(TC = $105,000,000; WG = $10,372,000; G/TC = 9.9%)

6. Gigli (2003) – 9.8% 

Written and directed by Martin Brest, Gigli, was easily the worst film of 2003 and most likely deserves to reach the top of any “star-driven worst films” list. Gigli received a ton of media attention and public interest prior to its release, primarily because A-list co-stars Ben Affleck and Jennifer Lopez were engaged at the time, but the film’s reception was anything but popular, grossing less than 4 million domestically (just over $7 million worldwide) after production costs and a marketing campaign of $74 million. Affleck and Lopez tried their on screen magic once more in Kevin Smith’s 2004 Jersey Girl, only to receive more box office woes and negative reviews. Obviously, their Hollywood romance was not meant to be.

(TC = $74,000,000; WG = $7,266,000; G/TC = 9.8%)

5. Cutthroat Island (1995) – 8.7%

This adventure film starring Mathew Modine and Geena Davis, directed by her then husband Renny Harlin, reaches the top of the biggest box office bombs when it comes to total net losses. Listed by the Guinness Book of World Records, Cutthroat Island is the biggest box office flop of all time, the total cost of the production and marketing of the film is an estimated $115 million, yet only cashed in $10 million in worldwide box office gross. That was a net loss of $105 million in 1995, but what does that really mean when adjusted due to inflation. Answer: a net loss of $147 million. Ouch. Sounds more like “Cut-my-throat film failure” than swashbuckling pirates.

(TC = $115,000,000; WG = $10,017,000; G/TC = 8.7%)

4. Heaven’s Gate (1980) – 7.9%

Not only did this American Western based on the Johnson County War, a dispute between Wyoming land barons and European immigrants in the 1890s, achieve dismal success at the box office – earning less than $3 million domestically from an estimated $44 million budget – but it also destroyed director Michael Cimino’s reputation and contributed to the collapse of the studio United Artists. Cimino’s over-ambitious vision plagued the film with escalating production costs and negative press, and Cimino – the once darling Academy Award director of Hollywood (The Deer Hunter) – became an accomplice of the demise of director-driven projects, ultimately forcing the studios to take greater control of films.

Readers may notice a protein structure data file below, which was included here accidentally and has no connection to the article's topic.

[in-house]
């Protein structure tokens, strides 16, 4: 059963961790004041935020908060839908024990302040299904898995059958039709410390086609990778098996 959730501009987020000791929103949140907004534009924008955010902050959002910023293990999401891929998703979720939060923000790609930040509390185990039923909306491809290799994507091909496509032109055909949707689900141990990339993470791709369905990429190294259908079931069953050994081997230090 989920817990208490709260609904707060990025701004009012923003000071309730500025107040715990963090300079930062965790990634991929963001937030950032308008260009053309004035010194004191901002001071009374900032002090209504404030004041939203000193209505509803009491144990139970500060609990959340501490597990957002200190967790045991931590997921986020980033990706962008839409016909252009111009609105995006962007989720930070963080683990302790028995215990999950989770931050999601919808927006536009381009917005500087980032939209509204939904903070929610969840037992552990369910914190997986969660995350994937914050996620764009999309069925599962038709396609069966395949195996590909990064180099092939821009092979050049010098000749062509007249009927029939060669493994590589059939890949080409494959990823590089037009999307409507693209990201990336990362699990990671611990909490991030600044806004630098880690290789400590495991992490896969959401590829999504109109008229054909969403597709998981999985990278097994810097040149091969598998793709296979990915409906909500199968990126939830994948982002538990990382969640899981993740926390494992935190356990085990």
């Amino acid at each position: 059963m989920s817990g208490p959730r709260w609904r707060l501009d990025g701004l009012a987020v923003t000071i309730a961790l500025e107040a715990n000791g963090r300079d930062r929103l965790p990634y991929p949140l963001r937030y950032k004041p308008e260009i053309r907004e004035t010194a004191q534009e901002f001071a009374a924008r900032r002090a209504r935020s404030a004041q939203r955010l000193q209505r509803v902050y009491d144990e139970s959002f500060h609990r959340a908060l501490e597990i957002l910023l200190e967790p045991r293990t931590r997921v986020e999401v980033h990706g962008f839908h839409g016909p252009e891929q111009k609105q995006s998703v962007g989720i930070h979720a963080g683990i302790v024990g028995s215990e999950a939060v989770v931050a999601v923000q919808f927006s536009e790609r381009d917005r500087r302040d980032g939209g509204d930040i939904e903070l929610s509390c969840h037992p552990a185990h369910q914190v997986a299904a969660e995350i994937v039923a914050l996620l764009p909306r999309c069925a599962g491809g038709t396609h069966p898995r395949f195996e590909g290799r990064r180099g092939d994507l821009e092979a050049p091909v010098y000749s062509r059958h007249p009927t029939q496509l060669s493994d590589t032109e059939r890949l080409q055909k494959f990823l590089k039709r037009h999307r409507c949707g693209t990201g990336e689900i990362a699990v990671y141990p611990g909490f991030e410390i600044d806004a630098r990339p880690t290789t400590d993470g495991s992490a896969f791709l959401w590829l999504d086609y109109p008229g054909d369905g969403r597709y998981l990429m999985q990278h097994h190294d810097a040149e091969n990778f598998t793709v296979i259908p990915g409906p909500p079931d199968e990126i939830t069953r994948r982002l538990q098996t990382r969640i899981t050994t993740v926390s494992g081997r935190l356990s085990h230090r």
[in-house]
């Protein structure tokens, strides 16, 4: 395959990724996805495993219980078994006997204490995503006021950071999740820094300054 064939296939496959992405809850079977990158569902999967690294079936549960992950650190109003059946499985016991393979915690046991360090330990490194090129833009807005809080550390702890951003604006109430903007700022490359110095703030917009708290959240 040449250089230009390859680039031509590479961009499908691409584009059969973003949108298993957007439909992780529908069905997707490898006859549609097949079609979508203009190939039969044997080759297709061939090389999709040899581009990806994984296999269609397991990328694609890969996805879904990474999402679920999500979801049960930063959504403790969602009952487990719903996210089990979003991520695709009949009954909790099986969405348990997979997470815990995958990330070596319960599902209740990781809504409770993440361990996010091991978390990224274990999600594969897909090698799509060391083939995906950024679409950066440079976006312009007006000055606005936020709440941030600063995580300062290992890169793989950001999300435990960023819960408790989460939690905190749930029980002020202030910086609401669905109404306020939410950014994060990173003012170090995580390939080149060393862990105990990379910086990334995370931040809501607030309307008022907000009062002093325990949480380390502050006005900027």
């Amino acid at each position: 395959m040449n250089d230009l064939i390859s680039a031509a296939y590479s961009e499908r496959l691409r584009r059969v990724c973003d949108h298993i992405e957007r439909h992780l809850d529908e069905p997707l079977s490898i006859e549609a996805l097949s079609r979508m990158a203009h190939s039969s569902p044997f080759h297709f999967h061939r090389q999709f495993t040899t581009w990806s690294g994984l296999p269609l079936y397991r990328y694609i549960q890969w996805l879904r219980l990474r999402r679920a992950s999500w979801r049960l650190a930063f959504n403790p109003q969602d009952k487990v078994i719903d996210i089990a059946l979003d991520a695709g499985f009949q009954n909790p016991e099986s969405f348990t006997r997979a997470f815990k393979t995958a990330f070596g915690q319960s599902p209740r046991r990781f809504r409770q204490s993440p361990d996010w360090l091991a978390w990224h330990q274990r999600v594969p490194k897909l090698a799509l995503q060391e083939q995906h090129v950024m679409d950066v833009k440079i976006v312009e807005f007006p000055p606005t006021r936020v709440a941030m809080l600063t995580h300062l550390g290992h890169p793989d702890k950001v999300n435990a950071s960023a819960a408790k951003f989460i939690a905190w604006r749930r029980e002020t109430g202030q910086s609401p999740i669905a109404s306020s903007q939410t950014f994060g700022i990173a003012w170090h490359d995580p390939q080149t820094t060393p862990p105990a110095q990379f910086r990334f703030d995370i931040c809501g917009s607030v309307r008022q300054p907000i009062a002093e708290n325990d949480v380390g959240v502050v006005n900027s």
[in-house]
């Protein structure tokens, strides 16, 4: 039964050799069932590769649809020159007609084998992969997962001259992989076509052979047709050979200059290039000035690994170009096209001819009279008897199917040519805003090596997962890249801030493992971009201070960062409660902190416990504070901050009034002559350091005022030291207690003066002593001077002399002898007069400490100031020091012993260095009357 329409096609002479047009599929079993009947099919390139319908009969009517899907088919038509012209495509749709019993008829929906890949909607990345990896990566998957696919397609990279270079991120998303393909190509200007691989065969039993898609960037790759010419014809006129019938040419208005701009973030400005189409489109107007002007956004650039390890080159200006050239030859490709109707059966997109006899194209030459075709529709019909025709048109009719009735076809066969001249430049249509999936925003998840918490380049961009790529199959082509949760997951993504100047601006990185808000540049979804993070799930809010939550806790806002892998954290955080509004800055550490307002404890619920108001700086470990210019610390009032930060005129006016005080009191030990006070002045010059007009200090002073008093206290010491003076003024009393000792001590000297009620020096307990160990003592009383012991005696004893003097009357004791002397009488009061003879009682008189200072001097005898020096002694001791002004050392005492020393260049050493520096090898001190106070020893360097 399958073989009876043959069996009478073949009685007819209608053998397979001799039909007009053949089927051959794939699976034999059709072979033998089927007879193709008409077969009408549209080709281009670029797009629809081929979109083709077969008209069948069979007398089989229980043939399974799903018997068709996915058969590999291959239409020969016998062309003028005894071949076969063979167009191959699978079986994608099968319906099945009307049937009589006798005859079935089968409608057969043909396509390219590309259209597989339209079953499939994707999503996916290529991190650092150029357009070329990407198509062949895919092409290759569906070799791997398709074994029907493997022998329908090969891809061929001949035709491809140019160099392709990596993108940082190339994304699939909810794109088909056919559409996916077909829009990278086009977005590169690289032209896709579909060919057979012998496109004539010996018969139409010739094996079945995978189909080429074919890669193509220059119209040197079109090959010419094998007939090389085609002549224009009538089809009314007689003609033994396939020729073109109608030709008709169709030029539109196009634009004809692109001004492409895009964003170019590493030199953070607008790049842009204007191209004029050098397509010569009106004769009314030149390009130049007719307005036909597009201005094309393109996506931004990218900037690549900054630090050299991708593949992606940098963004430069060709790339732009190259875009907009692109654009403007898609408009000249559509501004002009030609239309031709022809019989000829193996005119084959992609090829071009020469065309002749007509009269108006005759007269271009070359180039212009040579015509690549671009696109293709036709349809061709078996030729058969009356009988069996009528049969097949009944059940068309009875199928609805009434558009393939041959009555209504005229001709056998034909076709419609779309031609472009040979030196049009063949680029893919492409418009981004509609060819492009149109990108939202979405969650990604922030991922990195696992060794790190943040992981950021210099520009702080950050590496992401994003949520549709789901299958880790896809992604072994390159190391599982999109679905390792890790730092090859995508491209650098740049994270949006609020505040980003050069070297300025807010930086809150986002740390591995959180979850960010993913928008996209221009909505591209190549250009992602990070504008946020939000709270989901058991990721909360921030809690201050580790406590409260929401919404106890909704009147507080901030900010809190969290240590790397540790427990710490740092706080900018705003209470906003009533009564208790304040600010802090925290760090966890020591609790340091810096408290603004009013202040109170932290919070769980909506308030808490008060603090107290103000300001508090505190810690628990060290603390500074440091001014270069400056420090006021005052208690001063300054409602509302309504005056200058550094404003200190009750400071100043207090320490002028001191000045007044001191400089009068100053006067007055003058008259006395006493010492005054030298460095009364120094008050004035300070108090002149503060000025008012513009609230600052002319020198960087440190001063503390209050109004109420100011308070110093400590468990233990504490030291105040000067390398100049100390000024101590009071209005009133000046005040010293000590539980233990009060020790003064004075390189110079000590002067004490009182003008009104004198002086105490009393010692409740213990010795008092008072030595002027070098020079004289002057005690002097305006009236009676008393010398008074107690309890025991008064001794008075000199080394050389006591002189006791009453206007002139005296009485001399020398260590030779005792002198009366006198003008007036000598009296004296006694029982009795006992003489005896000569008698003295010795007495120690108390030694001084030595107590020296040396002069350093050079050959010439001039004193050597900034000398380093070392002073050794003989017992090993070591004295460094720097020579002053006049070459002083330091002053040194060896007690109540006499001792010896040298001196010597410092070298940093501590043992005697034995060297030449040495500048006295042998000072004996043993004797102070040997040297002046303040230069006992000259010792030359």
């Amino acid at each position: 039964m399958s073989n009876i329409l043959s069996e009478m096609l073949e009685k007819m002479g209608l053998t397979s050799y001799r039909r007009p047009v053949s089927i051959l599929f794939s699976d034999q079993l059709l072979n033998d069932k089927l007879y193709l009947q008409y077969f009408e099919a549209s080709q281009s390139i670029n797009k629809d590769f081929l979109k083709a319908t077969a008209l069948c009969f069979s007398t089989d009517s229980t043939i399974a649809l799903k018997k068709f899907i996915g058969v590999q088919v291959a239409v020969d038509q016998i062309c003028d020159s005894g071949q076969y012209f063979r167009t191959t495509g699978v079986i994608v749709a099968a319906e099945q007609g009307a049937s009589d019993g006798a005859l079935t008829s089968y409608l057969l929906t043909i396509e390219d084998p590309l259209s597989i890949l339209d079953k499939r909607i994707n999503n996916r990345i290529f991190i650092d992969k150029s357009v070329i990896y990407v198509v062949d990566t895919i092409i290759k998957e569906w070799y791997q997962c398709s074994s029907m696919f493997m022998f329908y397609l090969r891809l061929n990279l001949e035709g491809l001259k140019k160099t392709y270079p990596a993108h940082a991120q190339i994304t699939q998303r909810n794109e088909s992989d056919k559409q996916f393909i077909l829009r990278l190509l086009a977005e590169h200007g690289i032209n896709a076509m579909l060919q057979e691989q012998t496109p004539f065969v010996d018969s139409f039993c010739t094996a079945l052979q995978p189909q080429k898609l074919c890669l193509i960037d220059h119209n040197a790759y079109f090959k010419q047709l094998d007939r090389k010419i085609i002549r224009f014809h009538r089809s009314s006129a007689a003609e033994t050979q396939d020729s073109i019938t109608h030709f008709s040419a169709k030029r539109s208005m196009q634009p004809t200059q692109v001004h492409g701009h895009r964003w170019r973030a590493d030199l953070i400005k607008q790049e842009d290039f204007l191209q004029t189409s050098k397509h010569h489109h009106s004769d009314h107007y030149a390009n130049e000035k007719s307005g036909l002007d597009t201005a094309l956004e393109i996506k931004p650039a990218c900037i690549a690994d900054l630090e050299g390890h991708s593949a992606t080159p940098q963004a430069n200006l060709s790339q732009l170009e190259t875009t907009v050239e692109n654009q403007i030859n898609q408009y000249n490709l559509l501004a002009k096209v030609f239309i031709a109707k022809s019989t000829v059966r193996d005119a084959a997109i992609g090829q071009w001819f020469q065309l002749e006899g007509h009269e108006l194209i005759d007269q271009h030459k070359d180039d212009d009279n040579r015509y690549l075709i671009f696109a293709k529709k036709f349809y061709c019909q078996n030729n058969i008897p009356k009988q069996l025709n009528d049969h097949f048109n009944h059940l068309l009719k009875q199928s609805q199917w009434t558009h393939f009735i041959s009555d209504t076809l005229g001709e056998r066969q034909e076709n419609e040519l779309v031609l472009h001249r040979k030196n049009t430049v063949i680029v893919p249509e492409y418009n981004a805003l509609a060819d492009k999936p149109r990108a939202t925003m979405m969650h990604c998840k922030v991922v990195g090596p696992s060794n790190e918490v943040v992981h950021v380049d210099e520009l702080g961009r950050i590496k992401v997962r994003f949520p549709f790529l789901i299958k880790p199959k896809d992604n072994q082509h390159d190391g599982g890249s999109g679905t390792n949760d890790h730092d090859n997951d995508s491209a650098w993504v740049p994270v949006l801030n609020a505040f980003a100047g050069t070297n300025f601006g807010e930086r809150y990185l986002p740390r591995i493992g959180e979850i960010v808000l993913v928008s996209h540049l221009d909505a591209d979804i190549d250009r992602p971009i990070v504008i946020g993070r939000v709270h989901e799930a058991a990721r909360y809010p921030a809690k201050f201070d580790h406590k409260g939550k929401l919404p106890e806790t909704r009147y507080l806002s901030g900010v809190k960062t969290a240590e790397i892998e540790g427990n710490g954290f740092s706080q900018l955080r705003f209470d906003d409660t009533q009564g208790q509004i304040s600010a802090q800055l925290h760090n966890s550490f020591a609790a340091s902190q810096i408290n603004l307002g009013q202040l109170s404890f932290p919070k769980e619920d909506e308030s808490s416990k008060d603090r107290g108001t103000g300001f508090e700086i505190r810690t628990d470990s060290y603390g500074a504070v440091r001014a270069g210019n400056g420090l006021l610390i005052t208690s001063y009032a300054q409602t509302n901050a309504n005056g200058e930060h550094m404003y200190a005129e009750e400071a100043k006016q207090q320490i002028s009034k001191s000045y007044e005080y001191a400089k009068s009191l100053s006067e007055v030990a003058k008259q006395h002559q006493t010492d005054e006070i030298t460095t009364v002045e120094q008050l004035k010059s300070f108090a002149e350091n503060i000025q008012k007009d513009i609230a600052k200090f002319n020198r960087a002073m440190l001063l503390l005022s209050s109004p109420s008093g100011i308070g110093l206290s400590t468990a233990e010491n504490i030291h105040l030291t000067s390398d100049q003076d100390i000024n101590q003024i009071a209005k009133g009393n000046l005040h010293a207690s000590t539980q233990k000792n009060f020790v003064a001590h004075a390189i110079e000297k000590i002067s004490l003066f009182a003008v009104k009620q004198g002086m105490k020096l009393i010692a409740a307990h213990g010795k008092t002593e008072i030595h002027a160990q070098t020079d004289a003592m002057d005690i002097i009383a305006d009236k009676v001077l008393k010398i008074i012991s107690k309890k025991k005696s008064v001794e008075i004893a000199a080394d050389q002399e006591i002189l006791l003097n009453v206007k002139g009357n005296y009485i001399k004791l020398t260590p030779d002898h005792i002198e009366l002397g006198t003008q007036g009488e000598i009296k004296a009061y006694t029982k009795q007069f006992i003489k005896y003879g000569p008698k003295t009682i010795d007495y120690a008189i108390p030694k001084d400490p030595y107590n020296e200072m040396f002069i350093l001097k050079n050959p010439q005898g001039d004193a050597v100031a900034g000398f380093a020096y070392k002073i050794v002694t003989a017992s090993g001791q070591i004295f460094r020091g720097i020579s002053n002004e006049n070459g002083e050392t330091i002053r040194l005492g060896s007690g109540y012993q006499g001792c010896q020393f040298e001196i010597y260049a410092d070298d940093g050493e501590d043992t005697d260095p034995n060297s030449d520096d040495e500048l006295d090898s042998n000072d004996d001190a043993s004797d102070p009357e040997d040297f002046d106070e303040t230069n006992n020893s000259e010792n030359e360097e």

(TC = $44,000,000; WG = $3,484,000; G/TC = 7.9%)

3. The Adventures of Pluto Nash (2002) – 5.9%

This so-called comedy, stars Eddie Murphy as a retired smuggler on a lunar colony in the year 2080 who buys a nightclub and spends the remainder of the film investigating who was behind the arson that destroyed his “Club Pluto”. With a story like that, it’s no wonder The Adventures of Pluto Nash is one of the worst box-office busts of all time, coughing up a little over 4.4 million domestically and a worldwide gross of 7.1 million on its reported $100 million production budget plus $20 million marketed cost. The lesson learned: nightclub lunar comedy and Eddie Murphy don’t mix.

(TC = $120,000,000; WG = $7,104,000; G/TC = 5.9%)

2. Delgo (2008) – 1.7% 

This computer animated fantasy film just goes to illustrate the importance of marketing. Released on over 2000 screens – but sadly with a small marketing budget – this relatively good animated feature (won Best Feature award at Anima Mundi Film Festival), voiced by Freddie Prinze Jr., Jennifer Love Hewitt, Chris Kattan, Val Kilmer, Malcolm McDowell, Burt Reynolds, and the late Anne Bancroft, got obliterated in the box office. Delgo grossed just $694,782 in theatres worldwide against an estimated production cost of $40 million.

(TC = $40,000,000; WG = $695,000; G/TC = 1.7%)

1. Zyzzyx Road (2006) – 0.0017% 

Not all flops are studio driven. With a budget of only $1.2 million, this independent film, staring Tom Sizemore and Katherine Heigl, takes the top honor of the lowest-grossing film of all time. Sure, its limited 6-day theatrical release was only at one theater – the Highland Park Village Theater in Dallas, Texas – but still, it only earned $20 dollars at the box office from exactly six patrons, two of whom were cast members and got in for free. At least the film has something in common with the similarly-named Zzyzx Road: a 4.5 mile long partially dirt road running form Interstate 15 in the Californian Mojave Desert. They both add up to a whole lot of nothing.

(TC = $1,200,000; WG = $20; G/TC = 0.0017%)